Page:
All wells will be drilled through horizontal trees with a flow base, as currently installed on the fields. The trees will have hydraulically operated valves with manual backup valves to provide pressure-integrity barriers from the reservoir for primary well control and a mechanism for well entry during well intervention.
The wells also will have a hydraulically operated downhole safety valve set for failsafe close.
The plan also includes installation of flowlines for providing gas lift via the tubing-production casing annulus to optimize well production.
BP will use water injection to provide reservoir pressure maintenance and also for sweeping oil towards to the producing wells.
Control of the production and water-injection trees will be remotely done from the FPSO through control umbilicals to several hydraulically activated valves and chokes. The valves will be controlled with a subsea control module that is mounted on the trees.
The flowline size in the field will be 8 -in. or 10 -in. production lines, 10-in. or 12-in. water injection lines, 6-in. or 8-in. gas lift lines, and 6-in. by 6-in. by 2-in. flexible jumper bundles.
Currently the field has 15 flexible risers installed and the plan calls for adding 5 production risers and 1 gas riser. The new FPSO will require 20 new mooring lines and 20 new suction anchors. The installation work on the new FPSO will require reattachment of existing umbilicals, risers, and flowlines and hook-up of the planned additional infrastructure.
Another feature on the FPSO are three aft thrusters for close-approach work such as heading control during offloading operations and during difficult sea conditions.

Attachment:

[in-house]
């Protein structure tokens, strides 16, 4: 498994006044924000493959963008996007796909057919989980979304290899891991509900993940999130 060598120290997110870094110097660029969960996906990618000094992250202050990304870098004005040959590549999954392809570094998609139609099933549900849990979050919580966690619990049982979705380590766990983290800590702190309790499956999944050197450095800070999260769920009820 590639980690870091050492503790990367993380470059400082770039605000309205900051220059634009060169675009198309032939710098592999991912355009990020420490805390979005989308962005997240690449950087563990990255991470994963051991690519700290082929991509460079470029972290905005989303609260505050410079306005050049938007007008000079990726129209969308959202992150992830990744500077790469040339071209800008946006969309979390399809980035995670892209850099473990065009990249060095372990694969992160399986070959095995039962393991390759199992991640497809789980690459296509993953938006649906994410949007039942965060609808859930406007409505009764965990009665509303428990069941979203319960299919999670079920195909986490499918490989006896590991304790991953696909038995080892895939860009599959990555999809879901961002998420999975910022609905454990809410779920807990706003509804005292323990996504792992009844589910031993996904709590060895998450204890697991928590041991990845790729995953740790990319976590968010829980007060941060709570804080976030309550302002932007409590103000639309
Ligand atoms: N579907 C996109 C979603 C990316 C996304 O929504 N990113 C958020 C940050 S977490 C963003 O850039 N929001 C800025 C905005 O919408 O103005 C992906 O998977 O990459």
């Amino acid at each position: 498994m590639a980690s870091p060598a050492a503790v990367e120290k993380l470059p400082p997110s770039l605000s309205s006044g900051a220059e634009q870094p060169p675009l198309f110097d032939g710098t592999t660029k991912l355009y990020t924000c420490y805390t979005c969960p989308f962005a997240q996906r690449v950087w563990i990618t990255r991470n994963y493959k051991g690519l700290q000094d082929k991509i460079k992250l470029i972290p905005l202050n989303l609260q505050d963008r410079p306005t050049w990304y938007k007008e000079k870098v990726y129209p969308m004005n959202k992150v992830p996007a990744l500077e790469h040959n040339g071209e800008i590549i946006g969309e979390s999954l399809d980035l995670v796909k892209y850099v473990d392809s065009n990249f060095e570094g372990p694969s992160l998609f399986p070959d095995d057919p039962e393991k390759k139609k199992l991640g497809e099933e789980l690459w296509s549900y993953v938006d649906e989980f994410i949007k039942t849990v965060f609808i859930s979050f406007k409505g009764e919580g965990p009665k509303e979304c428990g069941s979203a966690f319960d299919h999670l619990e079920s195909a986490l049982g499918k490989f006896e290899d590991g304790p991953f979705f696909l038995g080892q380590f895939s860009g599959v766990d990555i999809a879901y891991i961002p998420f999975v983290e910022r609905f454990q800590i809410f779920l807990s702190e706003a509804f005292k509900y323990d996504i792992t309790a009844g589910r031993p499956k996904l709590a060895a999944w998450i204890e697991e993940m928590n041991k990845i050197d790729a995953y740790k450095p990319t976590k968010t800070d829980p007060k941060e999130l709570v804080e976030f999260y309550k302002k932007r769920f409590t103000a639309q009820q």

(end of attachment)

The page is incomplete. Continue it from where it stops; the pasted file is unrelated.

PROCESSING EQUIPMENT BP's plan for the processing of the produced fluid calls for the fluid first to enter a slug catcher where gas-liquid separation occurs. After preheating the stream, the liquids will enter a two-parallel, three-phase, first-stage separators.
The separated oil will then be heated before further threephase separation in a single two-stage separator. Final treated oil will be cooled before it enters the cargo tanks. The process will also have a three-phase test separator. To remove additional water from the crude, the plan calls for the crude oil run down line to the cargo tanks to have an inline compact electrostatic coalescer.
The processing includes a single low-pressure and two three-stage high-pressure compression systems for handling the gas for fuel, export, and gas lift. For cleaning the water, the plan calls for deoiling hydrocyclones to treat the water removed from the separators and dissolved gas floatation to meet a target maximum oil in water specification of 15 mg/1.
In the process, desanding cyclones upstream of the deoiling hydrocyclones and injection pumps will remove sand and other solids.The plan notes that produced water supplemented by deaerated seawater as needed will be injected for reservoir pressure maintenance.For power generation, the FPSO will have four dualfuel turbine generators with a total load requirement of 89 MW.
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|Publication:||Oil & Gas News|
|Date:||Jul 27, 2011|